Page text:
A moving article by Julie Burchill highlights the importance of supporting those who have suffered tragic loss

Julie Burchill has written a powerful piece in The Times about the loss of her son Jack Landesman. Unfortunately it is behind a paywall, but one can read a report of what she has written in both the Telegraph and the Guardian.

Miss Burchill’s account of loss makes it clear to readers, if they did not know it already, that the effects of mental illness, drug addiction and suicide on survivors is devastating. Miss Burchill in fact feels what any mother would feel in these extraordinarily difficult circumstances, and, because she is a powerful and articulate writer (one of the very best), she communicates this sense of loss and grief in a way that we can all grasp.

One very much hopes that Julie Burchill is getting the support, comfort and love that she needs from those around her. She is religious, and one hopes that her faith community sustains her at this time.

We owe her a debt of gratitude for her article, as it highlights several pressing problems in our communities, problems that do not really get the attention they deserve.

First of all, bereavement. This is always a difficult process, even when the person who dies does so in the most natural way possible, as from old age. Those who die before their time leave a different type of loss, and those who die through suicide, even more so. Many parishes these days have bereavement groups, and that is a welcome sign that the pastoral care needs to continue after the funeral is over, sometimes for months, if not years. But the care of the bereaved is not only the job of a specific group: it is part of the mission of the whole parish. Parishes are judged, in my experience, and priests in particular are judged, by the way they care or fail to care for the bereaved. Those who have suffered tragic loss need to be held close to the heart of the parish, for many of them feel isolated by their experiences. Parishioners who say, in the face of tragic loss “I do not know what to say”, need some guidance in how to approach those who are grieving.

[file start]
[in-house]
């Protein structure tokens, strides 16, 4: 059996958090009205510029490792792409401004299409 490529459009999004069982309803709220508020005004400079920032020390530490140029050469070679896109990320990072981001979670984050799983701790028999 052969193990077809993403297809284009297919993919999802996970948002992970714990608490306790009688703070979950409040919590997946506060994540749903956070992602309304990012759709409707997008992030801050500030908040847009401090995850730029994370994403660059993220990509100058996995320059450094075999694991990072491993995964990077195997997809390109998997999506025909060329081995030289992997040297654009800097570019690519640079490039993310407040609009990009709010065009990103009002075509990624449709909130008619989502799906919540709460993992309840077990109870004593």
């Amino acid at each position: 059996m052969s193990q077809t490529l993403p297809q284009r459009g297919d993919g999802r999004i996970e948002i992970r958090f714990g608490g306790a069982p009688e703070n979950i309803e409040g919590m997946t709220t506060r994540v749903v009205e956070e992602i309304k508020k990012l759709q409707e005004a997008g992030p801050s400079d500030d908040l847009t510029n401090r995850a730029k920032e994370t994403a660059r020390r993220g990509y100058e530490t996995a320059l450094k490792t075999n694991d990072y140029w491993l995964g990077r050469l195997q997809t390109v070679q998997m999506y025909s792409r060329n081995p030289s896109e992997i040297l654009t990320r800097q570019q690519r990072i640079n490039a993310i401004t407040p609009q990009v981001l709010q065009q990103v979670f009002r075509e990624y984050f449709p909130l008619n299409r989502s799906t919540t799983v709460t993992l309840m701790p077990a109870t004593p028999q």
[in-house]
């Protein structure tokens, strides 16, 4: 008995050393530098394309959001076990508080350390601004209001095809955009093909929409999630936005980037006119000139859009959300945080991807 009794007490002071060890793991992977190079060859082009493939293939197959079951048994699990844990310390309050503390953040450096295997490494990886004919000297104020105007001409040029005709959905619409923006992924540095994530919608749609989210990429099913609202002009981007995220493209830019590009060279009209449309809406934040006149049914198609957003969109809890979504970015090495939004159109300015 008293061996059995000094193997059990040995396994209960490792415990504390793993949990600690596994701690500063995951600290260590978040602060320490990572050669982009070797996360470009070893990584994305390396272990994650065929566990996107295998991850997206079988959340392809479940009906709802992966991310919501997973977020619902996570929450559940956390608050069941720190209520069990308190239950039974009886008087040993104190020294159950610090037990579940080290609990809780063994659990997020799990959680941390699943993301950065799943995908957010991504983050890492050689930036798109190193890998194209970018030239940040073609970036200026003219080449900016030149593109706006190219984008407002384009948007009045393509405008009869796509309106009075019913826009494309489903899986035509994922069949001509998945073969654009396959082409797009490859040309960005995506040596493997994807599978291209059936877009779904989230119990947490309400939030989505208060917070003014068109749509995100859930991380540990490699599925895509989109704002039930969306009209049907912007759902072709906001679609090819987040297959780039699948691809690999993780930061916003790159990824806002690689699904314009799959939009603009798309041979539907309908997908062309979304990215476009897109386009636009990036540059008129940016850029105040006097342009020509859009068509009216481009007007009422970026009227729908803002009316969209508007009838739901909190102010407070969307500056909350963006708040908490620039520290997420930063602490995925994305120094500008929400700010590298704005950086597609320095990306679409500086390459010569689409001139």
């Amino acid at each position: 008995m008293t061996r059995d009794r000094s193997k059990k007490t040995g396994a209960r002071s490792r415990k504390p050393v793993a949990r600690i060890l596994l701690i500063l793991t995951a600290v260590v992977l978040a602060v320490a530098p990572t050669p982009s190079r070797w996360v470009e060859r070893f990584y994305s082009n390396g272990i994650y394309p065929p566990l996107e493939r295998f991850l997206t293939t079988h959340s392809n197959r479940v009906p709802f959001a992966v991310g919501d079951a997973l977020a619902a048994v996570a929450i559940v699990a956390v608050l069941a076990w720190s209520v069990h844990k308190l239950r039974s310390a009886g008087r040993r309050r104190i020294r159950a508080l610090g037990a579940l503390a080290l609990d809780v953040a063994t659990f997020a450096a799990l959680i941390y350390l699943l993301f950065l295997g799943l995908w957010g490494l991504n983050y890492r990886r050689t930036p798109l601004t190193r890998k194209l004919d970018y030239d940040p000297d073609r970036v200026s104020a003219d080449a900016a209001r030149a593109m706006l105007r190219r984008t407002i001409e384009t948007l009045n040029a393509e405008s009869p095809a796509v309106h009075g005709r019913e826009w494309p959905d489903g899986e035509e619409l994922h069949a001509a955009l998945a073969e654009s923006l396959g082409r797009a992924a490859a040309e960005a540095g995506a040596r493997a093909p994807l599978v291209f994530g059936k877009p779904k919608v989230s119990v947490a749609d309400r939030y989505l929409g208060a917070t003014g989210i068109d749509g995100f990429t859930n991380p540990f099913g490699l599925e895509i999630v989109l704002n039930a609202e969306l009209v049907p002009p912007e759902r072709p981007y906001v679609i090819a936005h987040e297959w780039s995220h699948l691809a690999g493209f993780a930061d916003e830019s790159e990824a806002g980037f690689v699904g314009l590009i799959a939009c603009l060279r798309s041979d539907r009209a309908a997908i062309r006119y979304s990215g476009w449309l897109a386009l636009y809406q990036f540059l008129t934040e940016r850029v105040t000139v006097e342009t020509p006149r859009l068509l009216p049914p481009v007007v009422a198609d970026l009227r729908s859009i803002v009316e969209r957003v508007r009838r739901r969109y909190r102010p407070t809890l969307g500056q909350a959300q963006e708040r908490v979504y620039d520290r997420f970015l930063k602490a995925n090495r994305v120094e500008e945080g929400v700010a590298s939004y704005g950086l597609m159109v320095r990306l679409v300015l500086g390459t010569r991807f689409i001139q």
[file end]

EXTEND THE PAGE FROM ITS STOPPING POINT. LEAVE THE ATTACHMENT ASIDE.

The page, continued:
For what it is worth, I don’t think you need to go on a special course to learn how to speak to the bereaved. You just need to speak to them and show human sympathy. Often going up to someone and saying “I do not know what to say” is a beginning. Likewise, going round to their house with a cake you have made, is always welcome. (Frankly, I would give flowers a miss.)

Secondly, mental illness and its frequent companion, drug abuse. Here Julie Burchill is right to be angry in the way her son was allowed to fill himself with drugs, and at the same time allowed to refuse medication. This is quite wrong. We need a more robust approach, though it remains true that trying to cure someone against their will is pretty impossible. The way forward, I am convinced, lies in the Italian way, of dedicated communities for the rehabilitation of drug users. These have had some considerable success and provide a form of therapy that embraces all aspects of life.

Meanwhile, let us all pray for Julie Burchill, and the countless other parents who are undergoing the same grief, many of whom will be known to us personally. Miss Burchill is donating her fee for her article to a charity called SOBS, which stands for Survivors of those Bereaved by Suicide. This charity does great work, as I have observed, and deserves support.